State suspends licenses of 2 Mich. FF-medics who treated woman wrongly declared dead

The state has also served letters of intent to suspend the licenses of the two firefighter-EMTs who were at the scene


Charles E. Ramirez
The Detroit News

SOUTHFIELD, Mich. — The state has suspended the licenses of two paramedics who treated a Southfield woman who was mistakenly declared dead, city officials said.

Officials made the announcement Friday in a post on the Southfield Fire Department's Facebook page.

Southfield Fire Chief Johnny Menifee held a press conference Wednesday to address the case of a woman who was declared dead and later found alive at a funeral home. Two firefighter-medics who treated the woman have had their licenses suspended by the State of Michigan. (AP Photo/Ed White)
Southfield Fire Chief Johnny Menifee held a press conference Wednesday to address the case of a woman who was declared dead and later found alive at a funeral home. Two firefighter-medics who treated the woman have had their licenses suspended by the State of Michigan. (AP Photo/Ed White)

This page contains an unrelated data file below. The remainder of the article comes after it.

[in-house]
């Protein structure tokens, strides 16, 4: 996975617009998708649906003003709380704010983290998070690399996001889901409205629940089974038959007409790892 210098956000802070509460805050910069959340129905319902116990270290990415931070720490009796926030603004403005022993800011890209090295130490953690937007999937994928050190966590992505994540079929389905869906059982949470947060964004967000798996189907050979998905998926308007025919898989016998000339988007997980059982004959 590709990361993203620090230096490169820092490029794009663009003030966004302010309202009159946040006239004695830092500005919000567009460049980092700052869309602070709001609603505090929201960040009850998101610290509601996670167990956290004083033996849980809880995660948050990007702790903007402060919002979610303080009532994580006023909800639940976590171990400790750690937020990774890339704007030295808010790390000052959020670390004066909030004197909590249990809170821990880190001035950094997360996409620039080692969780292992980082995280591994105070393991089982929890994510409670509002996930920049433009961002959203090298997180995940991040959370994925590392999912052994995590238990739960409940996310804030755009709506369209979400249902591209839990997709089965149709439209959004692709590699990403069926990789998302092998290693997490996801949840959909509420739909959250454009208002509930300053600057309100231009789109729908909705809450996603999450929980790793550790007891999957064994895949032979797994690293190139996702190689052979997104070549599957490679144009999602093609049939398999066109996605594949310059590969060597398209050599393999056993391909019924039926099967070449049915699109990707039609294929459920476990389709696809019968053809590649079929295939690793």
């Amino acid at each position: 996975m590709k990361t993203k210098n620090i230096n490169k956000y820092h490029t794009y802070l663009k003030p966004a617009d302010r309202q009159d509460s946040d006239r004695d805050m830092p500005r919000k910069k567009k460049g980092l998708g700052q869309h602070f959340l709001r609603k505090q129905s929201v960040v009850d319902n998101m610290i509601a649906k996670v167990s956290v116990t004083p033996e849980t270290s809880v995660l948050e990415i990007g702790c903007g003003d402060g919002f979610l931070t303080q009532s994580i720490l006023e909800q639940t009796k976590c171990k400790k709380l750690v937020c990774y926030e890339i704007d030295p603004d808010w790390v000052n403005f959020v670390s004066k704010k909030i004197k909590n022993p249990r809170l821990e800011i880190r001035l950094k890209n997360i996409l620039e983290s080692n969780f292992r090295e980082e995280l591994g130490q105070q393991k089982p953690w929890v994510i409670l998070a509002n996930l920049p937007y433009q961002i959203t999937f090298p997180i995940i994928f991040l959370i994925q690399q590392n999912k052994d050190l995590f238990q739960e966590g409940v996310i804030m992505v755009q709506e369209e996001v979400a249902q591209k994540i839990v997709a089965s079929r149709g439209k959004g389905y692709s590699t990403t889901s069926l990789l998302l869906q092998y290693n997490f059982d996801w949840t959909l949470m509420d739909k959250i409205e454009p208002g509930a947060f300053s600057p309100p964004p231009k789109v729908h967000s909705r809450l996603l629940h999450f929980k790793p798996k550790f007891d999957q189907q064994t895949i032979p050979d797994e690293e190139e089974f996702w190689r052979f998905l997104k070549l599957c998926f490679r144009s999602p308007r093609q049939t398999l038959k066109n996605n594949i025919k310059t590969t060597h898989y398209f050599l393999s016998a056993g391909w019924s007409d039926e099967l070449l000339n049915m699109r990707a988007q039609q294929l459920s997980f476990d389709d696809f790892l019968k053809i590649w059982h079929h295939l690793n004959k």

"The City of Southfield has received notification that the State of Michigan has suspended the licenses of the two paramedics on the scene at the Timesha Beauchamp medical run while the state investigation continues," the post said. "The state of Michigan has also served letters of intent to suspend the licenses of the two EMT’s who were also on the scene.

"All four Southfield firefighters remain on paid administrative leave from the city pending the outcome of this ongoing investigation. More information will be provided as it is made available."

On Wednesday, Southfield Fire Chief Johnny Menifee pledged to find answers in the case.

The Southfield Fire Department responded to a 911 call about 7:35 a.m. Sunday for an unresponsive woman later identified as Timesha Beauchamp, authorities said.

Paramedics tried to revive the woman for about half an hour, they said.

After consulting with a Providence Hospital emergency room doctor who declared the woman dead, the Oakland County Medical Examiner's Office signed off on releasing the woman's body to the family. Funeral home workers preparing to embalm Beauchamp realized the woman was not dead.

Beauchamp's family has hired attorney Geoffrey Fieger to investigate possible negligence by authorities at the scene.

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©2020 The Detroit News

McClatchy-Tribune News Service

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